Ben:  I'm deaf!
Me:  Yes, you are!
Ben:  I'm not wearing any hearing equipment.
Me:  [looking with some confusion at his equipment] Really?  Then how can you hear me?
Ben:  I'm listening through a speaking trumpet!

He went on to insist that I call him Beethoven all afternoon, and when we got to page 26 of the book this evening, he said, "This is my page!"

Cool speaking trumpet!

From later in the same book.  Ben named this character Yo Yo Giraffe.

Sunday, January 22, 2012

Ode to Joy

Here's Ben conducting the Ode to Joy from the fourth movement of Beethoven's 9th Symphony.  He's actually more enthusiastic than he looks -- this was the first time he'd heard the original symphonic version, and he was busy taking it all in.  (Oh, and I'm sorry about the whole sideways thing -- new camera, and it frankly hadn't occurred to me that you shouldn't hold it in portrait mode while making a movie, duh.  Lesson learned.  Just turn your head.)

Whence this interest in the Ode to Joy?  Well, Ben is a little fixated on this video.  Now, don't judge.  Granted, the ending is a little intense for a four-year-old.  Ben calls this the "Beaker and Thunder" video.  Part of his fascination with this video stems with the fact that the metronome is like the one his piano teacher has.  Anyway, he likes it.  And now he's learning how to play Ode to Joy on the piano, so I really can't complain.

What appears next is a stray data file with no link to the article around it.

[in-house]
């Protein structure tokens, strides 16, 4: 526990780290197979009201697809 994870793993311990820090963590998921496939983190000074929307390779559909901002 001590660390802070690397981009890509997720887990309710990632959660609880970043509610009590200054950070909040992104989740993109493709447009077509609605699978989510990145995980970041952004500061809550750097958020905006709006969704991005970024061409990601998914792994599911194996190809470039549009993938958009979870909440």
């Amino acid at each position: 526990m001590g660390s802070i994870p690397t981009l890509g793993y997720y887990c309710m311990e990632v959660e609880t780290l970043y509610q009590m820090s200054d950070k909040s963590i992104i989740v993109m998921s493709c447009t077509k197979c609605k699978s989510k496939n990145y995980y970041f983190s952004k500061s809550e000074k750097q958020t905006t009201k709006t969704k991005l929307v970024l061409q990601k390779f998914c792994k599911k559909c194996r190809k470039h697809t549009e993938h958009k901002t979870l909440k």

Tuesday, January 17, 2012

Operatic Bennyism

As Ben and I walked down the hall of his preschool this afternoon, he said, "Mom, do you remember the part of The Magic Flute where Papageno is eating the feast sent to him by Sarastro?"

And it occured to me that this was quite likely the first time this particular sentence had been uttered in that hallway.

Ben has also been practicing the Queen of the Night's aria.  The one that my sister and I used to butcher sing on the last leg of the school bus journey, when the only kids left on the bus were us and a few others from our neighborhood who already knew we were weird that way.

Here's a very peaceful scene.  It's what our street looked like at about 6:15 am last Friday, when I went out to shovel the driveway for our first snowfall of January.  We got a lot more over the weekend, but today it hit 50 and rained all day, so Ben's lovely snowman and igloo are now ignominious lumps of slush.  I think we somehow skipped winter and it's really, secretly, late March, but nobody's telling us.

Monday, January 16, 2012

Of banana splits and magnet compositions

Why yes, that is a Yo Gabba Gabba placemat.  Don't judge us.

Ben creating one of his magnet compositions
Ben playing one of his magnet compositions, for Mozart Mouse